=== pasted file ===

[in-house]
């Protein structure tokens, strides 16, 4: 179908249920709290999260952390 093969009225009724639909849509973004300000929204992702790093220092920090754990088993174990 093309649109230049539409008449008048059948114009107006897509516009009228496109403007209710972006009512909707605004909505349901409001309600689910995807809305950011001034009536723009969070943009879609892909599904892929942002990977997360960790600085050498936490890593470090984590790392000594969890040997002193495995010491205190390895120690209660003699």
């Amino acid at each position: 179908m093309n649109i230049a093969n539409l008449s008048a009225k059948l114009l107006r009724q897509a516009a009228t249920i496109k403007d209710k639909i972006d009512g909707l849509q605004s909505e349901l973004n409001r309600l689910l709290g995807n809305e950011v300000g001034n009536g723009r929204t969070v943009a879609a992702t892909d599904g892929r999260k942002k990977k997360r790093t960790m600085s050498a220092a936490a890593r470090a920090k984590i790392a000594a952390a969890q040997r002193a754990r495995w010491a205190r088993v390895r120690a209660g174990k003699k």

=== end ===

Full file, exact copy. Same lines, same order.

[in-house]
């Protein structure tokens, strides 16, 4: 179908249920709290999260952390 093969009225009724639909849509973004300000929204992702790093220092920090754990088993174990 093309649109230049539409008449008048059948114009107006897509516009009228496109403007209710972006009512909707605004909505349901409001309600689910995807809305950011001034009536723009969070943009879609892909599904892929942002990977997360960790600085050498936490890593470090984590790392000594969890040997002193495995010491205190390895120690209660003699």
């Amino acid at each position: 179908m093309n649109i230049a093969n539409l008449s008048a009225k059948l114009l107006r009724q897509a516009a009228t249920i496109k403007d209710k639909i972006d009512g909707l849509q605004s909505e349901l973004n409001r309600l689910l709290g995807n809305e950011v300000g001034n009536g723009r929204t969070v943009a879609a992702t892909d599904g892929r999260k942002k990977k997360r790093t960790m600085s050498a220092a936490a890593r470090a920090k984590i790392a000594a952390a969890q040997r002193a754990r495995w010491a205190r088993v390895r120690a209660g174990k003699k």